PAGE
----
Tangible Grasshopper: A method to combine physical models with generative, parametric tools
Boris Plotnikov (1), Frank Petzold (2), Gerhard Schubert (3)
1 Technion – Israel Institute of Technology
2 Technische Universität München
3 Technische Universität München
Figure 1: Seamless connection between tangible objects and Grasshopper 3D.
The use of digital tools in the early, creative design process is the focus of an interdisciplinary teaching and research project. Starting from the question of how a seamless connection between physical and digital tools could be made possible, the proposed method tries to bridge the gap between both methodologies and provide intuitive, visual and collaborative design coupled with advanced, real time computer simulations.
A design platform has been developed which supports a seamless connection between freely shaped physical models, GIS data and Grasshopper3D. The environment combines the reconstructed physical models with the digital one (surrounding buildings) and passes the information to a custom Grasshopper3D plug-in which serves as a link to existing and custom developed simulative tools. All simulations are performed and visualized in real time to support the intuitive and iterative design process.
Figure 2: System setup: (A) Design Platform: physical models placed on the Design Platform table (Styrofoam blocks) with integrated 3D object reconstruction, (B) Custom Grasshopper3D component running and visualizing simulations.
Physical models have always played a central role throughout the design process for architects and urban planners. Such models help in analyzing and understanding the context, intuitively convey design ideas and work collaboratively.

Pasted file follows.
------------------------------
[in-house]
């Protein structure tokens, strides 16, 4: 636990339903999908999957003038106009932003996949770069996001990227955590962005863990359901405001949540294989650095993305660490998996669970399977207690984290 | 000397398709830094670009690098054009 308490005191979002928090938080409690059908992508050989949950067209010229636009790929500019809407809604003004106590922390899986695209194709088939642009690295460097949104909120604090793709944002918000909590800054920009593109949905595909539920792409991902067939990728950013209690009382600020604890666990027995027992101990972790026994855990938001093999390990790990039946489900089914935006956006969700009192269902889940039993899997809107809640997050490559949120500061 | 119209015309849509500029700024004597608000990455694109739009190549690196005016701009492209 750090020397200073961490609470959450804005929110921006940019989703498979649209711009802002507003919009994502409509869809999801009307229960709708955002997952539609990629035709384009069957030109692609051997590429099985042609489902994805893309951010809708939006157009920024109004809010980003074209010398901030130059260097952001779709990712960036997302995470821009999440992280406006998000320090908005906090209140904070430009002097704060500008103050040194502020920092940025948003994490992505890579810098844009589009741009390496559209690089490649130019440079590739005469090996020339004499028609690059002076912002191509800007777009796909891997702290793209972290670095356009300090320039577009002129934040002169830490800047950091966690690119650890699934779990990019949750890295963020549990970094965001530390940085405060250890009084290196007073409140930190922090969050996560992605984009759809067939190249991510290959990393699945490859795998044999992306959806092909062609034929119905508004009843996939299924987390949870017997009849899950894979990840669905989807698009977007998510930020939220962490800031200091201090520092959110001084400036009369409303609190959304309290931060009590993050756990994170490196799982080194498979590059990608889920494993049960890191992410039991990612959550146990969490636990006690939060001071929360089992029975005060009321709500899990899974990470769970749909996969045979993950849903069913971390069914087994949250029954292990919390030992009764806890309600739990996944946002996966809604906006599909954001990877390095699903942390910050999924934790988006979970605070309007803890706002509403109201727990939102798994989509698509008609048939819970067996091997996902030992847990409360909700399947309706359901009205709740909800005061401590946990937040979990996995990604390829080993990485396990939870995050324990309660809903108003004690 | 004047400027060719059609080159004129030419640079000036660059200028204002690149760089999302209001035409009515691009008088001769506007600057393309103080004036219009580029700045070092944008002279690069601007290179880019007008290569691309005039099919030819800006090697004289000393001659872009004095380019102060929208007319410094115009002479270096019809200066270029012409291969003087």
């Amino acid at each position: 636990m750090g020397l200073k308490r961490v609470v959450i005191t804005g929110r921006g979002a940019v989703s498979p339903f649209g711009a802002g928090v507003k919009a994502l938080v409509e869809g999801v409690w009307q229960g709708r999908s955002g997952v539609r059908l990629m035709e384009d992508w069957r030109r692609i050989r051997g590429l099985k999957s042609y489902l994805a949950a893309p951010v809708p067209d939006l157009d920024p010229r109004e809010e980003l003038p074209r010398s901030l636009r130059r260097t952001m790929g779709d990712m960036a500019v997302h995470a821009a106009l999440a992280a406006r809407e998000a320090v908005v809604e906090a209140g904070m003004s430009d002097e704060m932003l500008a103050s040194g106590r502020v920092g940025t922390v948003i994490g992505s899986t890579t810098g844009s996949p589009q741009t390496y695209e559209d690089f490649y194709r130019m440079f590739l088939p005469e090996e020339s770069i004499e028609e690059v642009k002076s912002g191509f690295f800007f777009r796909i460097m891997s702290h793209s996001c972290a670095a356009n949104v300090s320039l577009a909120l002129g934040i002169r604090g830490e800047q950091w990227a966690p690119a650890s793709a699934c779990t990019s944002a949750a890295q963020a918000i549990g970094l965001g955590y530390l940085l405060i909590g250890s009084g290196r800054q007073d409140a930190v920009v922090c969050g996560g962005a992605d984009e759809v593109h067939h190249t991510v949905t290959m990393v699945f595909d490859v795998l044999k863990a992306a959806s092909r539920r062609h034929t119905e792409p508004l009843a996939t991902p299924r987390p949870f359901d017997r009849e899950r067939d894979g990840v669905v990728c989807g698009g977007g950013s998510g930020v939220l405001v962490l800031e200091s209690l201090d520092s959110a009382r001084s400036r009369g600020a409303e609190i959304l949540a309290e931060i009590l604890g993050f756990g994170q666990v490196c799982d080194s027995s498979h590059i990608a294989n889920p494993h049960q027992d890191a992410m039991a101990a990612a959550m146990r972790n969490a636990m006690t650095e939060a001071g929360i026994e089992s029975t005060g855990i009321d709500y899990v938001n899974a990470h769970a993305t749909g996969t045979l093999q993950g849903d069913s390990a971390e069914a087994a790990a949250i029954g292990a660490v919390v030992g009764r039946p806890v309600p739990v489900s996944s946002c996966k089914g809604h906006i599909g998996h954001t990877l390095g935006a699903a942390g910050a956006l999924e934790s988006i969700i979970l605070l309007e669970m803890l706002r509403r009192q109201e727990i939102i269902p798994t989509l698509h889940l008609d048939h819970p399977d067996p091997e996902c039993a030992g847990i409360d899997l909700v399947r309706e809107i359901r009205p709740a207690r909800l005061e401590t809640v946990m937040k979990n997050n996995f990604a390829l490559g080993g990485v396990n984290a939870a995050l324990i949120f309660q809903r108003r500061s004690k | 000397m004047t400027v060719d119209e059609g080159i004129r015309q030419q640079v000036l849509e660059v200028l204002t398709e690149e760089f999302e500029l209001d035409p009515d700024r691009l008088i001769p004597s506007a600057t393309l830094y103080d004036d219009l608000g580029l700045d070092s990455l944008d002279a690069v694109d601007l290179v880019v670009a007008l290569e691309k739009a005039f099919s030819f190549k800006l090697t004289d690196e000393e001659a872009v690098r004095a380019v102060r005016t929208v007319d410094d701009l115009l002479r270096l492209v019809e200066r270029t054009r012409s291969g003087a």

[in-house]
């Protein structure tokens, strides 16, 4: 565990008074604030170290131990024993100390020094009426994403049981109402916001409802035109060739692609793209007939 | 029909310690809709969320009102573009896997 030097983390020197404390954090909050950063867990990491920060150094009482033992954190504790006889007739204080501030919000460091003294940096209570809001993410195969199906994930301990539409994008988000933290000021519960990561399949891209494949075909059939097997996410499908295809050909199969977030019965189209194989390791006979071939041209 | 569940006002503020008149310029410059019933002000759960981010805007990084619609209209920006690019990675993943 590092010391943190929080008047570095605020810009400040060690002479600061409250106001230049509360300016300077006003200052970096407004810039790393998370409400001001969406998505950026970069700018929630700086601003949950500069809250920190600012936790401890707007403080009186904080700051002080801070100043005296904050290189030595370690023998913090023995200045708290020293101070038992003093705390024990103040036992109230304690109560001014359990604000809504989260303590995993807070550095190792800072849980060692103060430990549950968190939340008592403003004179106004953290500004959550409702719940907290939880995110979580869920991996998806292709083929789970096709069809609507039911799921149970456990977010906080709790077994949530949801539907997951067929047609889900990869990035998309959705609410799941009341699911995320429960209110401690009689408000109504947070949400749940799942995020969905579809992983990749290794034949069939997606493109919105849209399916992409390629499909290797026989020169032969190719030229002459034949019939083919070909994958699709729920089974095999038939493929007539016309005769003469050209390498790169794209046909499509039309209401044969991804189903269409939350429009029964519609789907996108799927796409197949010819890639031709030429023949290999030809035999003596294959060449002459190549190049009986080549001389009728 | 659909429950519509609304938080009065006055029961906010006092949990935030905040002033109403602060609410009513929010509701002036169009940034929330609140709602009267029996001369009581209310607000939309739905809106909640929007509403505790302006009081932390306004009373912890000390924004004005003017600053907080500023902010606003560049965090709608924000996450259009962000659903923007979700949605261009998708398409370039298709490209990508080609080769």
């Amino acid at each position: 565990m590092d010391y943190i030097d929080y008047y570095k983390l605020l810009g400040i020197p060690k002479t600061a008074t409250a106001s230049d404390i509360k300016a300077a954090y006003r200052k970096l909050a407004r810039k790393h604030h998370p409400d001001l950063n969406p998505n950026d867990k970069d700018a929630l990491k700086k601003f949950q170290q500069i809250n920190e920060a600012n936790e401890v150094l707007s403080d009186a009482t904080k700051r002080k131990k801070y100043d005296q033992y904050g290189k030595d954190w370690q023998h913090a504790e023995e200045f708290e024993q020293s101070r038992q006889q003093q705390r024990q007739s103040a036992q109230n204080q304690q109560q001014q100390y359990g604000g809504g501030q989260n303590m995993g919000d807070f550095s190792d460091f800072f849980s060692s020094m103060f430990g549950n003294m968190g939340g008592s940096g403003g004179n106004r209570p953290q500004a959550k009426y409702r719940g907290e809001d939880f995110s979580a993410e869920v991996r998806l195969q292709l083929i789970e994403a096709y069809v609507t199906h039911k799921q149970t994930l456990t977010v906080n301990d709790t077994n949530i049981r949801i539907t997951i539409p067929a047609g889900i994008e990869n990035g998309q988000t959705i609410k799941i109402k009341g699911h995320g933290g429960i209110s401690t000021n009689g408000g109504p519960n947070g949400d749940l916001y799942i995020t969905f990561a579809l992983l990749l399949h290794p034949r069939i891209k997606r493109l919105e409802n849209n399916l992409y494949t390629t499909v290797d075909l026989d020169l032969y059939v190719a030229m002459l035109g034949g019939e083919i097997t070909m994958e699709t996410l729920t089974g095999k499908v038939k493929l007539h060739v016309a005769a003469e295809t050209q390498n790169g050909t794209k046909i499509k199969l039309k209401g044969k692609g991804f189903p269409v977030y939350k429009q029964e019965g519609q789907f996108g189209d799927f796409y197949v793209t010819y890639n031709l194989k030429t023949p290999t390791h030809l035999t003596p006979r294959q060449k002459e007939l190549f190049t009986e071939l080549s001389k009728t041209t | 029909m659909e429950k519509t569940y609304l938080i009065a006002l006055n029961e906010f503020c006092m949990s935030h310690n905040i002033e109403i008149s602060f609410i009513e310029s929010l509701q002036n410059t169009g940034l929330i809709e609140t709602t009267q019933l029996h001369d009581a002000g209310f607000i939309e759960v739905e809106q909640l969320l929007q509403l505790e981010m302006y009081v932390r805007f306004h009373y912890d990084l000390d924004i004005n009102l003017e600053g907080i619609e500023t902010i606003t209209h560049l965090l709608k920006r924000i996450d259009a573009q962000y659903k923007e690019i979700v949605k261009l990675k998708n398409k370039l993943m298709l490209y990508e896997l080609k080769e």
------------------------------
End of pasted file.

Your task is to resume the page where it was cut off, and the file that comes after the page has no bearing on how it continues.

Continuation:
In the last few decades and with the popularization and enhancements in the field of computation, computer tools became prominent in the field of architecture, first mainly as tools to enhance efficiency and produce technical drawings, but in recent years also as decision support tools in a variety of fields such as climate, construction and mobility.
As these tools grew to be more advanced they usually also grew in complexity, often resulting in a less intuitive process and requiring a long time to master. Such advantages and limitations have been discussed in previous studies.
Figure 3: System setup of the CDP. A: Multitouch table B: On-top mounted 3D depth camera C: Perspective view of the design scene D: Flexible extension via a network protocol.
The proposed method tries to bridge the gap between the physical and digital design methodologies and provide intuitive, visual and collaborative design coupled with advanced, real time computer simulations. A physical design platform has been developed which supports a seamless connection between freely shaped physical models, GIS data and Grasshopper3D.
The environment combines the reconstructed physical models with the digital one and passes the information to a custom Grasshopper3D plug-in which serves as a link to existing and custom developed simulative tools. All simulations are performed and visualized in real time to support the intuitive and iterative design process.